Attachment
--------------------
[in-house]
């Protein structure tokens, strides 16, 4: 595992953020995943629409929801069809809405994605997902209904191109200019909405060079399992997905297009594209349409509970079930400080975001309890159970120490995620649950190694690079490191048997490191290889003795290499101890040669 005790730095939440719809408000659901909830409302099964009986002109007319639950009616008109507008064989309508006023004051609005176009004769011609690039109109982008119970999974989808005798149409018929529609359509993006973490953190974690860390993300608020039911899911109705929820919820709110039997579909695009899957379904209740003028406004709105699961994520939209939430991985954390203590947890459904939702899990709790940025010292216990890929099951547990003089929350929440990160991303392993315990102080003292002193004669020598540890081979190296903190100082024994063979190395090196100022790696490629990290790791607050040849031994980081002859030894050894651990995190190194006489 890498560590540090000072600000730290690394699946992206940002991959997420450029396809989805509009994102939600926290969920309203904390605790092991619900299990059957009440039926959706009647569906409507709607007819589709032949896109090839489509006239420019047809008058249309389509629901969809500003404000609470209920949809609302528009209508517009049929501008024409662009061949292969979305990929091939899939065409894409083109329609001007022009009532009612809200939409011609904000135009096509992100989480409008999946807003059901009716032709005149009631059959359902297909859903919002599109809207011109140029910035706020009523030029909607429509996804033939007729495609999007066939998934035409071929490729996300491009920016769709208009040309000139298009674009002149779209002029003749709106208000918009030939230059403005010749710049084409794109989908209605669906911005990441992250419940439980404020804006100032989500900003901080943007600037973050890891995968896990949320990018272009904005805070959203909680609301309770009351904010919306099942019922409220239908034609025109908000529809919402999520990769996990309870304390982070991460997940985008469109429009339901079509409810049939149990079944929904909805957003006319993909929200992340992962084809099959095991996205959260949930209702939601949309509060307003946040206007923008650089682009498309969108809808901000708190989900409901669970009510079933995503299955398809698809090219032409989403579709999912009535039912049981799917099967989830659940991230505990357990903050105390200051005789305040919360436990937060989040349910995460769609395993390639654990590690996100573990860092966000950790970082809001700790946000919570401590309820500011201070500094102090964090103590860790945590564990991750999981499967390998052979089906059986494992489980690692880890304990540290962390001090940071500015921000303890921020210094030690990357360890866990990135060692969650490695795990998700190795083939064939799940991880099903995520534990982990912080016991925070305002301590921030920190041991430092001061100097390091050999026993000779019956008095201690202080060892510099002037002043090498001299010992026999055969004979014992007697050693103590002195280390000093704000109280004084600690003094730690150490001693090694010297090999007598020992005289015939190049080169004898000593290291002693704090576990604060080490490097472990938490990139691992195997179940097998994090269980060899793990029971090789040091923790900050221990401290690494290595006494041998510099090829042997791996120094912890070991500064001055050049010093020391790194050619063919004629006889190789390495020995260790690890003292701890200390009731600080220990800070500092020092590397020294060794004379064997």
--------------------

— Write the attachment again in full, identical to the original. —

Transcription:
[in-house]
């Protein structure tokens, strides 16, 4: 595992953020995943629409929801069809809405994605997902209904191109200019909405060079399992997905297009594209349409509970079930400080975001309890159970120490995620649950190694690079490191048997490191290889003795290499101890040669 005790730095939440719809408000659901909830409302099964009986002109007319639950009616008109507008064989309508006023004051609005176009004769011609690039109109982008119970999974989808005798149409018929529609359509993006973490953190974690860390993300608020039911899911109705929820919820709110039997579909695009899957379904209740003028406004709105699961994520939209939430991985954390203590947890459904939702899990709790940025010292216990890929099951547990003089929350929440990160991303392993315990102080003292002193004669020598540890081979190296903190100082024994063979190395090196100022790696490629990290790791607050040849031994980081002859030894050894651990995190190194006489 890498560590540090000072600000730290690394699946992206940002991959997420450029396809989805509009994102939600926290969920309203904390605790092991619900299990059957009440039926959706009647569906409507709607007819589709032949896109090839489509006239420019047809008058249309389509629901969809500003404000609470209920949809609302528009209508517009049929501008024409662009061949292969979305990929091939899939065409894409083109329609001007022009009532009612809200939409011609904000135009096509992100989480409008999946807003059901009716032709005149009631059959359902297909859903919002599109809207011109140029910035706020009523030029909607429509996804033939007729495609999007066939998934035409071929490729996300491009920016769709208009040309000139298009674009002149779209002029003749709106208000918009030939230059403005010749710049084409794109989908209605669906911005990441992250419940439980404020804006100032989500900003901080943007600037973050890891995968896990949320990018272009904005805070959203909680609301309770009351904010919306099942019922409220239908034609025109908000529809919402999520990769996990309870304390982070991460997940985008469109429009339901079509409810049939149990079944929904909805957003006319993909929200992340992962084809099959095991996205959260949930209702939601949309509060307003946040206007923008650089682009498309969108809808901000708190989900409901669970009510079933995503299955398809698809090219032409989403579709999912009535039912049981799917099967989830659940991230505990357990903050105390200051005789305040919360436990937060989040349910995460769609395993390639654990590690996100573990860092966000950790970082809001700790946000919570401590309820500011201070500094102090964090103590860790945590564990991750999981499967390998052979089906059986494992489980690692880890304990540290962390001090940071500015921000303890921020210094030690990357360890866990990135060692969650490695795990998700190795083939064939799940991880099903995520534990982990912080016991925070305002301590921030920190041991430092001061100097390091050999026993000779019956008095201690202080060892510099002037002043090498001299010992026999055969004979014992007697050693103590002195280390000093704000109280004084600690003094730690150490001693090694010297090999007598020992005289015939190049080169004898000593290291002693704090576990604060080490490097472990938490990139691992195997179940097998994090269980060899793990029971090789040091923790900050221990401290690494290595006494041998510099090829042997791996120094912890070991500064001055050049010093020391790194050619063919004629006889190789390495020995260790690890003292701890200390009731600080220990800070500092020092590397020294060794004379064997």